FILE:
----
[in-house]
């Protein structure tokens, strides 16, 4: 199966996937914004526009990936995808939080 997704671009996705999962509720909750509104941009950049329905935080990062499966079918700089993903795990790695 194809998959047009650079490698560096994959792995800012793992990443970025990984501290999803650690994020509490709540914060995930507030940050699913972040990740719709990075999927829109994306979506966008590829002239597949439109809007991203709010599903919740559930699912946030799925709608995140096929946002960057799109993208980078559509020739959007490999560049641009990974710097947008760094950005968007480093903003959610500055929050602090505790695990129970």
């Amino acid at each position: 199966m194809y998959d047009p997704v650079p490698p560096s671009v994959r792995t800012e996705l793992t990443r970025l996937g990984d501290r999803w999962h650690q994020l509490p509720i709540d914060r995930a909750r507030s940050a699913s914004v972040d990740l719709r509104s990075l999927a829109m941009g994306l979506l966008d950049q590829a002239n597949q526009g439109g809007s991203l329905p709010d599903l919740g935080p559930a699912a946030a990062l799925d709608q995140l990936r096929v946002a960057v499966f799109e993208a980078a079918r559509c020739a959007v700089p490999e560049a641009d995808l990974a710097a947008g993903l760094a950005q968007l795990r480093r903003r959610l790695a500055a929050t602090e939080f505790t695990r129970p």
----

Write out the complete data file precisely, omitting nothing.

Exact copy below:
[in-house]
């Protein structure tokens, strides 16, 4: 199966996937914004526009990936995808939080 997704671009996705999962509720909750509104941009950049329905935080990062499966079918700089993903795990790695 194809998959047009650079490698560096994959792995800012793992990443970025990984501290999803650690994020509490709540914060995930507030940050699913972040990740719709990075999927829109994306979506966008590829002239597949439109809007991203709010599903919740559930699912946030799925709608995140096929946002960057799109993208980078559509020739959007490999560049641009990974710097947008760094950005968007480093903003959610500055929050602090505790695990129970």
């Amino acid at each position: 199966m194809y998959d047009p997704v650079p490698p560096s671009v994959r792995t800012e996705l793992t990443r970025l996937g990984d501290r999803w999962h650690q994020l509490p509720i709540d914060r995930a909750r507030s940050a699913s914004v972040d990740l719709r509104s990075l999927a829109m941009g994306l979506l966008d950049q590829a002239n597949q526009g439109g809007s991203l329905p709010d599903l919740g935080p559930a699912a946030a990062l799925d709608q995140l990936r096929v946002a960057v499966f799109e993208a980078a079918r559509c020739a959007v700089p490999e560049a641009d995808l990974a710097a947008g993903l760094a950005q968007l795990r480093r903003r959610l790695a500055a929050t602090e939080f505790t695990r129970p």